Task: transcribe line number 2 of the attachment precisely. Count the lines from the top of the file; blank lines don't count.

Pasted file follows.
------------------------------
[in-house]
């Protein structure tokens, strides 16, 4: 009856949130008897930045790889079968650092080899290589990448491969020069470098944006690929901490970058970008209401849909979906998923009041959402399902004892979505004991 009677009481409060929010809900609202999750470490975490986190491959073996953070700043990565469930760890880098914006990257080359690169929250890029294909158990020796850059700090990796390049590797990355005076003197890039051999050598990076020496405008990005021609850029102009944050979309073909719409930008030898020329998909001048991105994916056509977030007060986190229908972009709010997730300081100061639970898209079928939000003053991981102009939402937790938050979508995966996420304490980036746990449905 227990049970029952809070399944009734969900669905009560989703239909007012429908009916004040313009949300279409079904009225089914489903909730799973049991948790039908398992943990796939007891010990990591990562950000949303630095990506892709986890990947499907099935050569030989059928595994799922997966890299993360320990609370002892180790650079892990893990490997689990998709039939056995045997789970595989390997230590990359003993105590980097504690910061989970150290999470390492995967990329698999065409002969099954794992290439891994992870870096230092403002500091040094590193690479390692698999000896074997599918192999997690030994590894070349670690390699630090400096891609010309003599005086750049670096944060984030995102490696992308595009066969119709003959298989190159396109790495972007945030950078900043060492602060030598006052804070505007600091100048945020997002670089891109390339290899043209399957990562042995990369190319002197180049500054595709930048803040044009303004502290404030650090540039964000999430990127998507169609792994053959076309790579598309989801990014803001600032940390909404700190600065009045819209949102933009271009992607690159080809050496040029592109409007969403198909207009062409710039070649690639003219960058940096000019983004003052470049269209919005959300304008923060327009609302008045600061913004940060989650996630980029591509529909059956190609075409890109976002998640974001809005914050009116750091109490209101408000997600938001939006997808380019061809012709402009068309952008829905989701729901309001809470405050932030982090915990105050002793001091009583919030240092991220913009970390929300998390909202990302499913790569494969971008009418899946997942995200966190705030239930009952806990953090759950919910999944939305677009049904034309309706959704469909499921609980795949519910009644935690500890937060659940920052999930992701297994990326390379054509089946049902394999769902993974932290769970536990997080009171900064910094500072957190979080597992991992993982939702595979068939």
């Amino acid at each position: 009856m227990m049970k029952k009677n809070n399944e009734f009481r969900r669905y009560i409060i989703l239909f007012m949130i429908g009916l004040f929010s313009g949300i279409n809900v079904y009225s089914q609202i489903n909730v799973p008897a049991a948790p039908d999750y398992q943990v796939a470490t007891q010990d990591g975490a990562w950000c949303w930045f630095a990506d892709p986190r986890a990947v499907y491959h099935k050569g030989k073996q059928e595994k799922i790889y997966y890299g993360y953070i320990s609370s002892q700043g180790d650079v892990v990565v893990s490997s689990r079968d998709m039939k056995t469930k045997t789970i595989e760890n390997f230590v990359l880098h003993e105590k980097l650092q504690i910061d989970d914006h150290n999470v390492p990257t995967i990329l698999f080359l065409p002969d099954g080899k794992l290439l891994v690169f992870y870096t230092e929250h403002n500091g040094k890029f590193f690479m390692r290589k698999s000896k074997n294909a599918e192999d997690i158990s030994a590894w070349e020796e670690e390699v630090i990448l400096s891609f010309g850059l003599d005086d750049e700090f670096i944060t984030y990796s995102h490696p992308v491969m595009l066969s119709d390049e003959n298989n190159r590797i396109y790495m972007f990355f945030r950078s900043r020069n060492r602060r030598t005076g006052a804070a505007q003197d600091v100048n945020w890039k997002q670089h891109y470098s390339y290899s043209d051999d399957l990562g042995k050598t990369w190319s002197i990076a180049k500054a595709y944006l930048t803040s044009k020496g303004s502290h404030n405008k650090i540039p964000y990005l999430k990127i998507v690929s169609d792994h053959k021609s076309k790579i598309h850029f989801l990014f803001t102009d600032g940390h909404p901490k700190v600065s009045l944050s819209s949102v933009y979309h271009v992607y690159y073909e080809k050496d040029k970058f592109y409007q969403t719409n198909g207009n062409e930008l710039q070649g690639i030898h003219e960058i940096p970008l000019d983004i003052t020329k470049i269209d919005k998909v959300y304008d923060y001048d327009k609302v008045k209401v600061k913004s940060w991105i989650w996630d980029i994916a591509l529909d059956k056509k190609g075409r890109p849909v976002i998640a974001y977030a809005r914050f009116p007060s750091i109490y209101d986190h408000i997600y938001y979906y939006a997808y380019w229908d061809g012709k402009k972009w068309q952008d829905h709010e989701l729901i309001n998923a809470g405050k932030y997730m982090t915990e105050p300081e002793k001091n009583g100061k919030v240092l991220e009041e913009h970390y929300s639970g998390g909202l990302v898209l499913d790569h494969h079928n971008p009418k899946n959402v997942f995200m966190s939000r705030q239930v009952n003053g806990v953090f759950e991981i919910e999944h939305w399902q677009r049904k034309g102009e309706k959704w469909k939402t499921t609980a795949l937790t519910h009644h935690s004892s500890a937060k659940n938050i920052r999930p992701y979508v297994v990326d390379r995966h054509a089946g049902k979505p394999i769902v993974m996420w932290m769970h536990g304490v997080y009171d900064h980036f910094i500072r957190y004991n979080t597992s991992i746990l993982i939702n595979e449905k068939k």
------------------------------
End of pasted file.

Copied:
């Protein structure tokens, strides 16, 4: 009856949130008897930045790889079968650092080899290589990448491969020069470098944006690929901490970058970008209401849909979906998923009041959402399902004892979505004991 009677009481409060929010809900609202999750470490975490986190491959073996953070700043990565469930760890880098914006990257080359690169929250890029294909158990020796850059700090990796390049590797990355005076003197890039051999050598990076020496405008990005021609850029102009944050979309073909719409930008030898020329998909001048991105994916056509977030007060986190229908972009709010997730300081100061639970898209079928939000003053991981102009939402937790938050979508995966996420304490980036746990449905 227990049970029952809070399944009734969900669905009560989703239909007012429908009916004040313009949300279409079904009225089914489903909730799973049991948790039908398992943990796939007891010990990591990562950000949303630095990506892709986890990947499907099935050569030989059928595994799922997966890299993360320990609370002892180790650079892990893990490997689990998709039939056995045997789970595989390997230590990359003993105590980097504690910061989970150290999470390492995967990329698999065409002969099954794992290439891994992870870096230092403002500091040094590193690479390692698999000896074997599918192999997690030994590894070349670690390699630090400096891609010309003599005086750049670096944060984030995102490696992308595009066969119709003959298989190159396109790495972007945030950078900043060492602060030598006052804070505007600091100048945020997002670089891109390339290899043209399957990562042995990369190319002197180049500054595709930048803040044009303004502290404030650090540039964000999430990127998507169609792994053959076309790579598309989801990014803001600032940390909404700190600065009045819209949102933009271009992607690159080809050496040029592109409007969403198909207009062409710039070649690639003219960058940096000019983004003052470049269209919005959300304008923060327009609302008045600061913004940060989650996630980029591509529909059956190609075409890109976002998640974001809005914050009116750091109490209101408000997600938001939006997808380019061809012709402009068309952008829905989701729901309001809470405050932030982090915990105050002793001091009583919030240092991220913009970390929300998390909202990302499913790569494969971008009418899946997942995200966190705030239930009952806990953090759950919910999944939305677009049904034309309706959704469909499921609980795949519910009644935690500890937060659940920052999930992701297994990326390379054509089946049902394999769902993974932290769970536990997080009171900064910094500072957190979080597992991992993982939702595979068939």